- Hardcover: 872 pages
- Publisher: Wiley; 1st edition (August 24, 2009)
- Language: English
- ISBN-10: 0470189304
- ISBN-13: 978-0470189306
- Product Dimensions: 6.3 x 1.8 x 9.5 inches
- Shipping Weight: 3 pounds (View shipping rates and policies)
- Average Customer Review: 30 customer reviews
- Amazon Best Sellers Rank: #144,734 in Books (See Top 100 in Books)
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Electromagnetic Compatibility Engineering 1st Edition
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"This is an outstanding book. At 872 pages thick, it is a valuable follow-up to Ott's earlier books, Noise Reduction Techniques in Electronic Systems (first edition, 1975; second edition, 1987) . . . EMC will remain with us in the foreseeable future, and we need books like this one." (The Radio Science Bulletin, 1 June 2011)
From the Back Cover
Praise for Noise Reduction Techniques IN electronic systems
"Henry Ott has literally 'written the book' on the subject of EMC. . . . He not only knows the subject, but has the rare ability to communicate that knowledge to others."
Electromagnetic Compatibility Engineering is a completely revised, expanded, and updated version of Henry Ott's popular book Noise Reduction Techniques in Electronic Systems. It reflects the most recent developments in the field of electromagnetic compatibility (EMC) and noise reduction?and their practical applications to the design of analog and digital circuits in computer, home entertainment, medical, telecom, industrial process control, and automotive equipment, as well as military and aerospace systems.
While maintaining and updating the core information—such as cabling, grounding, filtering, shielding, digital circuit grounding and layout, and ESD—that made the previous book such a wide success, this new book includes additional coverage of:
Switching power supplies and variable-speed motor drives
Digital circuit power distribution and decoupling
PCB layout and stack-up
Mixed-signal PCB layout
RF and transient immunity
Power line disturbances
Precompliance EMC measurements
New appendices on dipole antennae, the theory of partial inductance, and the ten most common EMC problems
The concepts presented are applicable to analog and digital circuits operating from below audio frequencies to those in the GHz range. Throughout the book, an emphasis is placed on cost-effective EMC designs, with the amount and complexity of mathematics kept to the strictest minimum.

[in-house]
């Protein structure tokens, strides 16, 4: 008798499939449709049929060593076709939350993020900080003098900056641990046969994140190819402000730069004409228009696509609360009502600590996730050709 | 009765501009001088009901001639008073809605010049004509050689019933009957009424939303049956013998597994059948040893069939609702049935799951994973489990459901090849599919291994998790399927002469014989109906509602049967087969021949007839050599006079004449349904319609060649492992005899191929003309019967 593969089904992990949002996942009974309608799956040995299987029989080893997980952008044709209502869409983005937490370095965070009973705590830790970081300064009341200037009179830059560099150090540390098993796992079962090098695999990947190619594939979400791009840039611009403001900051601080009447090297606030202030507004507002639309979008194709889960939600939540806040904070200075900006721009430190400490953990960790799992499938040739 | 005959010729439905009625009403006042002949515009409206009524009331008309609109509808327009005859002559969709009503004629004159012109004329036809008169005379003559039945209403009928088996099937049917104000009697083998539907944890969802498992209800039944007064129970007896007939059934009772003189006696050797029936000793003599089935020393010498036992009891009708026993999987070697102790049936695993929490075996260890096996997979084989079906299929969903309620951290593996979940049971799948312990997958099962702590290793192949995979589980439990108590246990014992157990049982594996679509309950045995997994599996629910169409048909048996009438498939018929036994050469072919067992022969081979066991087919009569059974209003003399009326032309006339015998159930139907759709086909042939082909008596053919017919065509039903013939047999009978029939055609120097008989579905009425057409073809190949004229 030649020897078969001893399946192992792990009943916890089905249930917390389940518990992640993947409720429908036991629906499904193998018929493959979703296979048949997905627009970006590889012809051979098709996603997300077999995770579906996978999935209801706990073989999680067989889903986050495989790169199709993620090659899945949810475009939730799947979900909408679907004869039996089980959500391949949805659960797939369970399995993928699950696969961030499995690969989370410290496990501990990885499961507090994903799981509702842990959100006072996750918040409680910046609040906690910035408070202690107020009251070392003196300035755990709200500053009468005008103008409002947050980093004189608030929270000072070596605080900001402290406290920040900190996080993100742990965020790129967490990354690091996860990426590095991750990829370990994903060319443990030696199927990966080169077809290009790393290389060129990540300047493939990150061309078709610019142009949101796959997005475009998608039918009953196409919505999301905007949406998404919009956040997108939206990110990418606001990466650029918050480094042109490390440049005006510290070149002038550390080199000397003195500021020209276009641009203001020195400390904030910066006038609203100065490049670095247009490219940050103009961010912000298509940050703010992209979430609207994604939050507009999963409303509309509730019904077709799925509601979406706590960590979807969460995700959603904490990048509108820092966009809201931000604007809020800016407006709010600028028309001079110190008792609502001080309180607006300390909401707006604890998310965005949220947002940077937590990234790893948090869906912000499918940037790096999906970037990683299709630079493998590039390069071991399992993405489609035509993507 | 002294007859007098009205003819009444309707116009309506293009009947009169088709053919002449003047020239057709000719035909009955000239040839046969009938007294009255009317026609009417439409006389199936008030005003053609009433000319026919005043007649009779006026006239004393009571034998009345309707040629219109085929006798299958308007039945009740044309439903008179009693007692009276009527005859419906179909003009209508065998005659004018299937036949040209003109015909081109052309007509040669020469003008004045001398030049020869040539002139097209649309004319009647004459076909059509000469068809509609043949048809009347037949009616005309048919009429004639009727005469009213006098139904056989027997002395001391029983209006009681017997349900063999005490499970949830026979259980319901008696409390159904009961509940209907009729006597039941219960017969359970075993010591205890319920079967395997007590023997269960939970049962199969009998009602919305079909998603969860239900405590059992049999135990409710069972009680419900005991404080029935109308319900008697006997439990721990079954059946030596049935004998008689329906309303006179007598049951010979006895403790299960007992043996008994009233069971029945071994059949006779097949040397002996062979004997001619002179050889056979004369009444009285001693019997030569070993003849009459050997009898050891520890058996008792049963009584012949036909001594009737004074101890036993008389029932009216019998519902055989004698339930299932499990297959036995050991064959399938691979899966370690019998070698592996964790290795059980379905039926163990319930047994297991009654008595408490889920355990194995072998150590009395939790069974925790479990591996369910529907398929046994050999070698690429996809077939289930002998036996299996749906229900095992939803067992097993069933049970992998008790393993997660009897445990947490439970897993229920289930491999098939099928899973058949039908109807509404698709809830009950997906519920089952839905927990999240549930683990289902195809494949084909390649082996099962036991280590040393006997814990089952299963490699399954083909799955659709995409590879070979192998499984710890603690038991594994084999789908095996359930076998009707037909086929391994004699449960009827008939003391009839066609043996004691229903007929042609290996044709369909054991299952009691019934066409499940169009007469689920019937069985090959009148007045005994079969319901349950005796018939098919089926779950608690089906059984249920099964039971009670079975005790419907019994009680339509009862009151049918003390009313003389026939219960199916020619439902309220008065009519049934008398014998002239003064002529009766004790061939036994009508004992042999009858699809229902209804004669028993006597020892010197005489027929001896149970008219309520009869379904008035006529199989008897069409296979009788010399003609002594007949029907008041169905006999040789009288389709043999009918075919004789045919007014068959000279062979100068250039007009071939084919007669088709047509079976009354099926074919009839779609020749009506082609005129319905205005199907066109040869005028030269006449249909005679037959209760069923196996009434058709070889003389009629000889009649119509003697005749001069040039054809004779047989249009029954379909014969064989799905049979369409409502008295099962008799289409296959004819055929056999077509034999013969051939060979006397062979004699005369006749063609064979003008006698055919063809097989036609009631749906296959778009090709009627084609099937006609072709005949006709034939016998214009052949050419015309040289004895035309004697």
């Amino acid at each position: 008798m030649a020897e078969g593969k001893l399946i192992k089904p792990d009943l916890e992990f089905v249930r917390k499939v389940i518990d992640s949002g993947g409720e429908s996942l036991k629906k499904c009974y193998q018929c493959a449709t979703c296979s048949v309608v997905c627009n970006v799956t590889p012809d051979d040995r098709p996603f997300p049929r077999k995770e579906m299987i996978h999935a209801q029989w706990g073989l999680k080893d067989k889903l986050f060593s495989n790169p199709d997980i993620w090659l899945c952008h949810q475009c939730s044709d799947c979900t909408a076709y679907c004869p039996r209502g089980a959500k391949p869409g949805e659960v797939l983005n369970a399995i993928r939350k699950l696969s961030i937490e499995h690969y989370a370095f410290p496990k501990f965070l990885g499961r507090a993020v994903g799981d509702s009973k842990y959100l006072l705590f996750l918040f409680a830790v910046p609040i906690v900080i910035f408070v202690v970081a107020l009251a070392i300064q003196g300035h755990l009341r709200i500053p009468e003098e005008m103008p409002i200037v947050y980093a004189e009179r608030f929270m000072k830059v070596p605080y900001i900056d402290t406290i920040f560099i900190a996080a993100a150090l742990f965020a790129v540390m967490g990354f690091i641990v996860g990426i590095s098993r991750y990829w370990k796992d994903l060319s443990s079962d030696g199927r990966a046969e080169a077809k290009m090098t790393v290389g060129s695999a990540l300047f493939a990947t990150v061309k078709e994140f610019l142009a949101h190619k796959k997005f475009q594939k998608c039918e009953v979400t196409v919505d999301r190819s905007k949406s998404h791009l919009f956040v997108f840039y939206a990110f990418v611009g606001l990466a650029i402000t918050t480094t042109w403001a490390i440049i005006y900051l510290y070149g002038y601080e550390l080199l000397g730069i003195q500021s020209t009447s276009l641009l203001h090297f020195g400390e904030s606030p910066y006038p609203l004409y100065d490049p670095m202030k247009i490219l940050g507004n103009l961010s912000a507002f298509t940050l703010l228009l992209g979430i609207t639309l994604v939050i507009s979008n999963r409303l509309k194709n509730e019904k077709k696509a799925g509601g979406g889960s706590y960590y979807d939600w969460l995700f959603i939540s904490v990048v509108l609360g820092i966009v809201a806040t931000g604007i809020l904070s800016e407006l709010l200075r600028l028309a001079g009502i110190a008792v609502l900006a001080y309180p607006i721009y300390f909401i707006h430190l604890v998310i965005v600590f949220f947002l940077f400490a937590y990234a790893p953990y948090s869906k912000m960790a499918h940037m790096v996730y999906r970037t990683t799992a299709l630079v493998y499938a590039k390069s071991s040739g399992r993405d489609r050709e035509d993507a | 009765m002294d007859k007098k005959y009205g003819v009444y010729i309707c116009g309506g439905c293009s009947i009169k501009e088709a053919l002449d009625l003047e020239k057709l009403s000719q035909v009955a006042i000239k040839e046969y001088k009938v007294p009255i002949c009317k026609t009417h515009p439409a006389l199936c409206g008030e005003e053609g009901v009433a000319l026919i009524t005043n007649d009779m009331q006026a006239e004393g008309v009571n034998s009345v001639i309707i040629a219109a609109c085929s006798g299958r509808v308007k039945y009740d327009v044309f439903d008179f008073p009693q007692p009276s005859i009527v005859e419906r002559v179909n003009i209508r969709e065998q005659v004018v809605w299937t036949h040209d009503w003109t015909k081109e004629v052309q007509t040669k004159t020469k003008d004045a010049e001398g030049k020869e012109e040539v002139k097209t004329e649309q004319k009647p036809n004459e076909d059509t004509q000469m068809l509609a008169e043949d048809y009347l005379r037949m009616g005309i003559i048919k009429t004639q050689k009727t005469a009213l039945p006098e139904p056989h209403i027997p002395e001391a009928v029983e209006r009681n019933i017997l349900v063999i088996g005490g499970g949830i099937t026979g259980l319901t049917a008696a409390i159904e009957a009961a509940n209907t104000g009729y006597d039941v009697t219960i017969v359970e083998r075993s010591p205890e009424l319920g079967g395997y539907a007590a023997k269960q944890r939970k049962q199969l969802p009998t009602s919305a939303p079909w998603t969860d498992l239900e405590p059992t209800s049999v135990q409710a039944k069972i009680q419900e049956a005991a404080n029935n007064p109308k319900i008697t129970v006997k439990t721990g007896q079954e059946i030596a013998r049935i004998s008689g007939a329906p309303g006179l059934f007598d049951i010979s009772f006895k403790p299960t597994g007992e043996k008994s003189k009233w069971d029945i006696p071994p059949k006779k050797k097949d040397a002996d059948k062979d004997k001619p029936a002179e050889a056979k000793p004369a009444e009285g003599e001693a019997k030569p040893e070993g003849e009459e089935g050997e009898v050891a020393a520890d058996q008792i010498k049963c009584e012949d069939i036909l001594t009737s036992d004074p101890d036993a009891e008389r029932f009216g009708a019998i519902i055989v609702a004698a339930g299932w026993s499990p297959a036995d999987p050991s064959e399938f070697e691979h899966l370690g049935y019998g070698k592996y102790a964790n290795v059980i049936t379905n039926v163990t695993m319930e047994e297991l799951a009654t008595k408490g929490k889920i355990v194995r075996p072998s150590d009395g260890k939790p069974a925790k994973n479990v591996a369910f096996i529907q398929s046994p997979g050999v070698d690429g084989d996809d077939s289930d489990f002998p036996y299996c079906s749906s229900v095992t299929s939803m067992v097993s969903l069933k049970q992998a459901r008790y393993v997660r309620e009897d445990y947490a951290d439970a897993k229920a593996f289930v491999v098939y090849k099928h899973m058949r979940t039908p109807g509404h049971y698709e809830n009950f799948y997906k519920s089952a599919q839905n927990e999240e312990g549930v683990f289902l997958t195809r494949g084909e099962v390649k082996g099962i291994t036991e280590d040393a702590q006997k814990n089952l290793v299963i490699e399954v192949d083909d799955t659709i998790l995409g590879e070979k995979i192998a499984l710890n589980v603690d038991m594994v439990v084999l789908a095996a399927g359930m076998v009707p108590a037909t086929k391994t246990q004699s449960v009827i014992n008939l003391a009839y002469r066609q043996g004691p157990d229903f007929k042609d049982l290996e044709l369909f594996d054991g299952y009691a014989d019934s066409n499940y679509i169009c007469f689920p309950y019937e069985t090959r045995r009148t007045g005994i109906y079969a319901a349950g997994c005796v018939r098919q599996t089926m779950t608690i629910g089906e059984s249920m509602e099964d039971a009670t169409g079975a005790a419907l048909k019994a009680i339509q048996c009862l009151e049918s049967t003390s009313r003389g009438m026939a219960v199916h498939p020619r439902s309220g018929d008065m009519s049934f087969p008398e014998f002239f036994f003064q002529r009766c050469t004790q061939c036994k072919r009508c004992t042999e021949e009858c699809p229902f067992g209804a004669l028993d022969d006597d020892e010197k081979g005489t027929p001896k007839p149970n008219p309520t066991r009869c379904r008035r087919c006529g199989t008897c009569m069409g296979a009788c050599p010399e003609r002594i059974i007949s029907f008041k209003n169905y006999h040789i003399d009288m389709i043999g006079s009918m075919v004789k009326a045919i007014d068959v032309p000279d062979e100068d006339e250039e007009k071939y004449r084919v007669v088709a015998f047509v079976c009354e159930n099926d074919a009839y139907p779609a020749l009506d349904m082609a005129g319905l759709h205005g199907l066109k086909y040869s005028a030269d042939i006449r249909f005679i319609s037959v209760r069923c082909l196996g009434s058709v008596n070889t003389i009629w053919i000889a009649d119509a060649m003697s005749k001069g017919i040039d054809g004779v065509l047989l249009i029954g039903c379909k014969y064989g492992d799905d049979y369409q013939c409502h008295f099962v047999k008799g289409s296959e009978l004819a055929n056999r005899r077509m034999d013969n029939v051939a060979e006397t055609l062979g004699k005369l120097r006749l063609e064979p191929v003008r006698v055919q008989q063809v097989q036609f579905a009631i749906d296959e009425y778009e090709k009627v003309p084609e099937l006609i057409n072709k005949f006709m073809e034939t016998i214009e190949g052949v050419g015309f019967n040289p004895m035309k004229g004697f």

Complemented with over 250 problems with answers, Electromagnetic Compatibility Engineering equips readers with the knowledge needed to design electronic equipment that is compatible with the electromagnetic environment and compliant with national and international EMC regulations. It is an essential resource for practicing engineers who face EMC and regulatory compliance issues and an ideal textbook for EE courses at the advanced undergraduate and graduate levels.
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Top customer reviews
Combine this with a good text on Signal Integrity and you have one hell of a foundation for electrical engineering.
Many of the earlier chapters have significant updates, and there are lots of other new topics, analog and digital designs and printed circuit board layout issues, as well as updated information on EMC regulations. A section on mains power focuses on North American practice.
There's also the very useful development of an equation for partial inductance -- that is, the inductance of a conductor "in free space" that does not form a loop, which is then reconciled with equations for loops by applying the partial treatment to each element of the loop. This is quite helpful in understanding fundamental practical applications like the inductance of a
length of wire in a grounding path. The only other place I've seen an equation to cover this problem is in Terman's 1943 book. Ott's and Terman's equations are a bit different, but provide results that are within 5% of each other for practical problems. A friend recently reminded me that Clayton Paul's excellent book also covers this concept.
No surprise -- Henry's analysis is always spot on and his writing style easy to follow. He never "hides behind the math, but there's enough to allow quantification of each principle being discussed. This book ought to be on the bookshelf of every EE, no matter the discipline.
Chair - Technical Committee on EMC, Audio Engineering Society (AES)
Vice-Chair, AES Standards Committee Working Group on EMC